What is HPI and What is a Full HPI Check?

What is a HPI check and do you need one?

If you’re looking to buy a new vehicle you’ll often see 'fully HPI checked' or 'HPI clear' within the description.

Although this may sound like one of those jargon sayings it’s recommended you only buy a used vehicle with this status.

There are other versions of HPI such as CDL or Car Data Check which are all trademarks in their own right however most dealerships describe the check as 'HPI' regardless of the company they use.

What is a HPI check

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What does HPI stand for?
HPI stands for "Hire Purchase Investigation" and is a basic vehicle history check.

What does a HPI check do?
This vehicle check provides information to ensure the vehicle you want to buy:

  • isn't already financed elsewhere
  • hasn't been written off from an insurance claim or been badly damaged
  • has the correct mileage
  • is not reported stolen

If a vehicle is not "HPI Clear" and you buy it, you could have it taken off you and lose any money you've paid out (worst case scenario).

How often will this happen?

Dealerships / Trade
They may accidentally buy stock that already has finance on it. If they do this they will need to pay off the finance before they can sell it. Most do this without any issue as it's a risk they are aware of.

Private sellers
Difficulties arise when a current finance customer decides to sell the vehicle - this is illegal and they are not allowed to. Unfortunately, the only way to know if a private seller is able to sell the vehicle is to do a "HPI Check".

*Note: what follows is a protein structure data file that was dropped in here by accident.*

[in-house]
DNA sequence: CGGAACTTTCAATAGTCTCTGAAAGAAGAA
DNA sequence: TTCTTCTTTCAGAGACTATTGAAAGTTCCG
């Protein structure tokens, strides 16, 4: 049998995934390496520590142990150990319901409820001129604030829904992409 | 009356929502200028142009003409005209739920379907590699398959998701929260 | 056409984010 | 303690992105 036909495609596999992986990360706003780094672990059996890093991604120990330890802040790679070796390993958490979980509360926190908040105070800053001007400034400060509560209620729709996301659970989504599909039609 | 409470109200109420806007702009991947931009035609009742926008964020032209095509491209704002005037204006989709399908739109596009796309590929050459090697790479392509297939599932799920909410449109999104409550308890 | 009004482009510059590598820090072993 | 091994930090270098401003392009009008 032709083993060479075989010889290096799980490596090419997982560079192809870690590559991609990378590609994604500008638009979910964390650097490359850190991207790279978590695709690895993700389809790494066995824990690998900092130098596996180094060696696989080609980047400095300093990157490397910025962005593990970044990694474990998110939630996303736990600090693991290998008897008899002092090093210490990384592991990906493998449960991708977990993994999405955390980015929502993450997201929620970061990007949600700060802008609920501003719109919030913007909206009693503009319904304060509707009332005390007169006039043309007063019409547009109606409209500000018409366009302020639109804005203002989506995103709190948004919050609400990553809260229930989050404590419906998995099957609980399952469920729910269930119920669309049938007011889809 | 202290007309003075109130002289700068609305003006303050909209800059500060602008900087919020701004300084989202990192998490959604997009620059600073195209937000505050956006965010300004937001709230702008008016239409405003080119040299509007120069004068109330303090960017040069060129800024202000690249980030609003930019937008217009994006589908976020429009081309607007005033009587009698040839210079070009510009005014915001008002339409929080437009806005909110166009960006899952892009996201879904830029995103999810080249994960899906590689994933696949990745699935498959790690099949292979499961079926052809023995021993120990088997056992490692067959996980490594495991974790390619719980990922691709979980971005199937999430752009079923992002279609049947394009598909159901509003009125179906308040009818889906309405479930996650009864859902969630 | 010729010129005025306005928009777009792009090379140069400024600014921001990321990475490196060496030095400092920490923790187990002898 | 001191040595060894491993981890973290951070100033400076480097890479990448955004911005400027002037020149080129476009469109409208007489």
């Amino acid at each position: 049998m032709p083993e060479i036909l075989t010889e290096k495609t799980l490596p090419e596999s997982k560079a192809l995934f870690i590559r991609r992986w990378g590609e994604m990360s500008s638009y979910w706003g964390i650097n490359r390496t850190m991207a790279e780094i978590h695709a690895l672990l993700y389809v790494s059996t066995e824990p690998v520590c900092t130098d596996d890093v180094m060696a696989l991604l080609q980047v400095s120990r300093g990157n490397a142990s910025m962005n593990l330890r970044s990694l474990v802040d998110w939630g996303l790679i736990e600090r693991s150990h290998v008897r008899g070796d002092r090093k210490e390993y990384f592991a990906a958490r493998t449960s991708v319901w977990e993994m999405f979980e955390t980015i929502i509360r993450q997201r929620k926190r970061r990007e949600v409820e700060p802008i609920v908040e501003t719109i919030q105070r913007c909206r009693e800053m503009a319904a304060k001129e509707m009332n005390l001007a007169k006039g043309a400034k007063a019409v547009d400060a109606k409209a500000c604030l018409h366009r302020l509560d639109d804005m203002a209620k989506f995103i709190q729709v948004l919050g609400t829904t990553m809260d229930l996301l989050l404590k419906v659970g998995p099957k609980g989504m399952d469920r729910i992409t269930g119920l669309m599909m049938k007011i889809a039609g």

Vehicle HPI checks

HPI checks will also protect you from the car being taken away by the police (if it has been reported as stolen), or the car not being legal if it’s been written off and isn't road worthy.

The check can also help you see if the mileage is incorrect and the vehicle has been potentially 'clocked'.

Your rights

A 'HPI check' costs money regardless of where you buy it from which is why you'll only really see dealerships who offer it when you’re buying a car.

You can buy your own check, but if you’re looking at more than one vehicle this can get pricey. A single check is around £20 but you can find some deals such as 3 for £30.

Remember paying £20 may be worth it if the vehicle of your dreams isn’t actually allowed to be sold.

If you're looking for more tips and advice read our blogs on what to look for when buying a new car and the tips for looking after a car you've purchased.

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